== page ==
Business process outsourcing (BPO) has emerged as one of the most important facets of the globalisation process with great benefits to low-cost developing nations like India. However, the transition that has accompanied this process has created enough disturbances in the US (the largest outsourcer) where the loss of well-paid jobs to relatively low-paid Indians has attracted ire of the administration and of labour unions. The results can be seen in the increasing noises of backlash against outsourcing of work from the US to India. However, this is not the only threat that poses a big challenge to the Indian software companies that are at the forefront of this outsourcing revolution.
In this regard, we recently conducted a poll on our website, asking our readers what they considered as the biggest challenge to the Indian outsourcing story - outsourcing backlash, competition from the MNCs, or other competitive destinations. The results have indicated a mixed feeling.
Out of the total number of respondents, the largest chunk (36%) voted for outsourcing backlash as the biggest challenge for Indian software companies. This was very closely followed (at 35%) by concerns relating to the emergence of other low-cost destinations (like China, Ireland, the Philippines) that might give Indian software companies a run for their money. Last but not the least (with 29% votes) was the concern relating to increasing MNC competition that might derail the Indian advantage.
While there is no denying the fact that Indian software companies really face these grave challenges, one needs to understand that all these have varying implications. What we mean by this is that while these factors are likely to affect the flow of outsourcing contracts to Indian software companies, the duration and the consequences of their effect will differ. Let us study these challenges in detail.
In one of our earlier stories, we had mentioned that while the outsourcing backlash might see some strong noises across the developed world, it would only be a medium term phenomenon. In the long-term, however, economic sense is likely to prevail as global corporations, in their bid to remain competitive, would continue to outsource their non-core operations to destinations like India. The present backlash, especially emanating from the US, seems more guided by political reasons then economic. However, benefits like cost savings for American corporations and availability of quality manpower in countries like India would continue to outweigh the concerns regarding transfer of jobs.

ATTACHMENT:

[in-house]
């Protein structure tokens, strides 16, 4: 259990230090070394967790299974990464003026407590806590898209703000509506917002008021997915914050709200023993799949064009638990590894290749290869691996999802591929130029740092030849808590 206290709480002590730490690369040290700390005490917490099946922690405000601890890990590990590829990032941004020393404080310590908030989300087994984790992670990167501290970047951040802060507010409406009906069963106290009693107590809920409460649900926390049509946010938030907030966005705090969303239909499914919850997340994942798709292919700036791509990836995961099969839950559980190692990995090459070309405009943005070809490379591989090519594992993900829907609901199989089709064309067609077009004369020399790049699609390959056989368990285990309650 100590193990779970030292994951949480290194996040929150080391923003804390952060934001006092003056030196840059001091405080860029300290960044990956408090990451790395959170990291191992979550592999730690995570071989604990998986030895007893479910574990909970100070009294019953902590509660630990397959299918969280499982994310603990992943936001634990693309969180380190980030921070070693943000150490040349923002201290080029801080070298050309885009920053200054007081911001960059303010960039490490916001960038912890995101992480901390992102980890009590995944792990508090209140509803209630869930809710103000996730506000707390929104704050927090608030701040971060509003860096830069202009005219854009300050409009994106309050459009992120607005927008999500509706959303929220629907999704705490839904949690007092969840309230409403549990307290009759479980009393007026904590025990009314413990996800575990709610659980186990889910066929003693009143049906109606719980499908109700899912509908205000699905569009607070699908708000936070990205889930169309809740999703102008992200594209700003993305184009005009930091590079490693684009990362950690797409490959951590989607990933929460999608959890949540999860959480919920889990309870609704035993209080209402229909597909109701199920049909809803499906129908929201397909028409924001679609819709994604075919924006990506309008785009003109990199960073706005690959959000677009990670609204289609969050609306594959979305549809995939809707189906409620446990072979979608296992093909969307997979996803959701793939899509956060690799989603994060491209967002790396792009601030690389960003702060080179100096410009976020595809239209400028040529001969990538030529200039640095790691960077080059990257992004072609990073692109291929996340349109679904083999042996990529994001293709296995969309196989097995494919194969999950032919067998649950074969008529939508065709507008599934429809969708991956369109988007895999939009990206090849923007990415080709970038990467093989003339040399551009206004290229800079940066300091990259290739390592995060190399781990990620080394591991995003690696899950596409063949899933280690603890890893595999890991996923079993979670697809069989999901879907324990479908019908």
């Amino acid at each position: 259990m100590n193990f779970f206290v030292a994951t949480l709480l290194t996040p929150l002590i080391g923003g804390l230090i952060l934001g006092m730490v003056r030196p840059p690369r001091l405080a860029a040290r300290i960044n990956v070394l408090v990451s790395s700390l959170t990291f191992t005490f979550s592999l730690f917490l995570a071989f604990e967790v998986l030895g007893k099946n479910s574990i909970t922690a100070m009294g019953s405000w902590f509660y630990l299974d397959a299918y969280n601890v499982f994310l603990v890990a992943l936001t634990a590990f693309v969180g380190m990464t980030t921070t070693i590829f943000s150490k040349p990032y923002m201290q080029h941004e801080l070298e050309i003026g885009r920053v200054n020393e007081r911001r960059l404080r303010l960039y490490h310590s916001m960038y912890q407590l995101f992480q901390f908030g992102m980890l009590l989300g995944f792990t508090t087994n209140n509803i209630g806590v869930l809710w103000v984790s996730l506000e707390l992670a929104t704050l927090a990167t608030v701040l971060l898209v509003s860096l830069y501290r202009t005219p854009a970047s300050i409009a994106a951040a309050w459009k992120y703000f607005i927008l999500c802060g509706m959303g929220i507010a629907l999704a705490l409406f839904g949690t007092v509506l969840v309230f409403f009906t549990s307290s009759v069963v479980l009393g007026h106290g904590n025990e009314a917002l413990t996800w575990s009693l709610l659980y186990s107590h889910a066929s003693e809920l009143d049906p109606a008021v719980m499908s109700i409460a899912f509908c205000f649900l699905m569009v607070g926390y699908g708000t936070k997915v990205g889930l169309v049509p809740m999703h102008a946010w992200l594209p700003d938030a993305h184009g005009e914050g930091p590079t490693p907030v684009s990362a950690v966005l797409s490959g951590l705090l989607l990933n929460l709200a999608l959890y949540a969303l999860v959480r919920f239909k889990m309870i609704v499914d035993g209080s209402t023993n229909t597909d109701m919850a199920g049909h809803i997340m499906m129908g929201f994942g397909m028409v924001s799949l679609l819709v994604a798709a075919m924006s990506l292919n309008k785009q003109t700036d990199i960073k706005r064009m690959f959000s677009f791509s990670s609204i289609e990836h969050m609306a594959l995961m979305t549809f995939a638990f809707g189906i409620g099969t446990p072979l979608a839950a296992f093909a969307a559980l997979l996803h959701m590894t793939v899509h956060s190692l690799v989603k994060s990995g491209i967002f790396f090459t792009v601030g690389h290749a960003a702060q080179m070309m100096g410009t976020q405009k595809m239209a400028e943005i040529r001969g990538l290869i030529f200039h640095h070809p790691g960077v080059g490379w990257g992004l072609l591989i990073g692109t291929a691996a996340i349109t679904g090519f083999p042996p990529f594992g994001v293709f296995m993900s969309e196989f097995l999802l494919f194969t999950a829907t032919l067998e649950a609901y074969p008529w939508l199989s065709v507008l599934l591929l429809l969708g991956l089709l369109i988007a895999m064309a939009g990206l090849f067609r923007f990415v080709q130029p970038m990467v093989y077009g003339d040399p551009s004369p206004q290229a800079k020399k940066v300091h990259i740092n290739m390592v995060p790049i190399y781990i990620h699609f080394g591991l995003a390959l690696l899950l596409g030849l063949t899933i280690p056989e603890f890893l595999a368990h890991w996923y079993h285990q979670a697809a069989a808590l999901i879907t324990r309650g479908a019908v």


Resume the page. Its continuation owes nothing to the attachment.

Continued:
Competition from the MNCs
Over the past few years, global companies like IBM, EDS and Accenture have started bases in India to take advantage of the Indian offshoring model. These companies have hired Indians in key positions and have targeted clients of Indian software companies. What more, they have been partly successful in their endeavors as can be seen by the increasing attrition rates and rising compensation levels in Indian software companies. This has then led to reducing advantages for these Indian companies on the cost arbitrage front. Also, the need to retain key employees has led to rising salary levels for these companies and this has dented their operating margins further.
Now, while these global corporations have entered the territory of Indian companies by replicating the offshoring model, the only way to retaliate for Indian software companies is to march into their (MNCs') territory. And this would be done when Indian companies continuously move up the software value chain through providing high-end services like package implementation, IT consulting and systems integration. While some Indian majors like TCS, Infosys, Wipro and Satyam have put a foot forward in this direction, they still have a long way to go.
Other competitive destinations
Well, this seems to be a major concern for Indian software companies, and this is a direct consequence of their losing the basic advantage of cost arbitrage over other destinations like China, Ireland and the Philippines. Over the years, most of the Indian software companies have benefited on this (cost) account. However, the need of the hour is to improve domain competencies further, as the services currently offered by Indian software companies are increasingly getting commoditised. And this has further aggravated their problems as some outsourcing work is going straight to these 'other' competitive destinations. This challenge (to move up the value chain), if not given heed to, might have grave consequences over the long-term.
As we have mentioned earlier that these challenges have implications over varying periods of time, what is more important to understand is that Indian companies cannot continue blaming these external factors for all their grievances. Rather, they need to put their own house in order. This means that they need to continuously move up the software value chain. This would not only help them in garnering high-end contracts but would also aid their cause of maintaining relationships with global companies. That aside, concerns like offshoring backlash are more likely to see the end of time eventually. Keeping these factors in consideration, investors need to give more weightage to a software company's management because it is the lot at the top that can take a software company to greater heights.